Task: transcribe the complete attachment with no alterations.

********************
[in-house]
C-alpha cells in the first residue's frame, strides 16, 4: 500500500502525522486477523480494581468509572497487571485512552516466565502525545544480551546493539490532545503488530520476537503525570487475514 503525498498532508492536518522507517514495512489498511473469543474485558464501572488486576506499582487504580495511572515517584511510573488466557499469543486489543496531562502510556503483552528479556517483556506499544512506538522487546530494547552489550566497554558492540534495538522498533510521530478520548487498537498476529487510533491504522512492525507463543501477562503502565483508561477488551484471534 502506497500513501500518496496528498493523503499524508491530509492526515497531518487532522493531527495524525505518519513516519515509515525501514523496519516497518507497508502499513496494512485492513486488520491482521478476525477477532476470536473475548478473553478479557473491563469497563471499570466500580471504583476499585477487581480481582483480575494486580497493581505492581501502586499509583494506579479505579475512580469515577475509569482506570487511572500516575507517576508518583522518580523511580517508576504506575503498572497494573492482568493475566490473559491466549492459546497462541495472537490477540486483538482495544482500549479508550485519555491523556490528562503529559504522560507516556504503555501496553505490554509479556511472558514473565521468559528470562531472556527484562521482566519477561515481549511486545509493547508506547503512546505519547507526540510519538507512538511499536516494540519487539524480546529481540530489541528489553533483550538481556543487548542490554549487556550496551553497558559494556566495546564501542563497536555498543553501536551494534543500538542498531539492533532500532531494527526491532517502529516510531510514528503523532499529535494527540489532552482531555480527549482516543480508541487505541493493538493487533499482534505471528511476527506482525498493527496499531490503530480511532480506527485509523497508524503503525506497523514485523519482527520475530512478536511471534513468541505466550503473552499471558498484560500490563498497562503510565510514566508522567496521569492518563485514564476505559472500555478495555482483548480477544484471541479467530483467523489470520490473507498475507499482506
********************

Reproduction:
[in-house]
C-alpha cells in the first residue's frame, strides 16, 4: 500500500502525522486477523480494581468509572497487571485512552516466565502525545544480551546493539490532545503488530520476537503525570487475514 503525498498532508492536518522507517514495512489498511473469543474485558464501572488486576506499582487504580495511572515517584511510573488466557499469543486489543496531562502510556503483552528479556517483556506499544512506538522487546530494547552489550566497554558492540534495538522498533510521530478520548487498537498476529487510533491504522512492525507463543501477562503502565483508561477488551484471534 502506497500513501500518496496528498493523503499524508491530509492526515497531518487532522493531527495524525505518519513516519515509515525501514523496519516497518507497508502499513496494512485492513486488520491482521478476525477477532476470536473475548478473553478479557473491563469497563471499570466500580471504583476499585477487581480481582483480575494486580497493581505492581501502586499509583494506579479505579475512580469515577475509569482506570487511572500516575507517576508518583522518580523511580517508576504506575503498572497494573492482568493475566490473559491466549492459546497462541495472537490477540486483538482495544482500549479508550485519555491523556490528562503529559504522560507516556504503555501496553505490554509479556511472558514473565521468559528470562531472556527484562521482566519477561515481549511486545509493547508506547503512546505519547507526540510519538507512538511499536516494540519487539524480546529481540530489541528489553533483550538481556543487548542490554549487556550496551553497558559494556566495546564501542563497536555498543553501536551494534543500538542498531539492533532500532531494527526491532517502529516510531510514528503523532499529535494527540489532552482531555480527549482516543480508541487505541493493538493487533499482534505471528511476527506482525498493527496499531490503530480511532480506527485509523497508524503503525506497523514485523519482527520475530512478536511471534513468541505466550503473552499471558498484560500490563498497562503510565510514566508522567496521569492518563485514564476505559472500555478495555482483548480477544484471541479467530483467523489470520490473507498475507499482506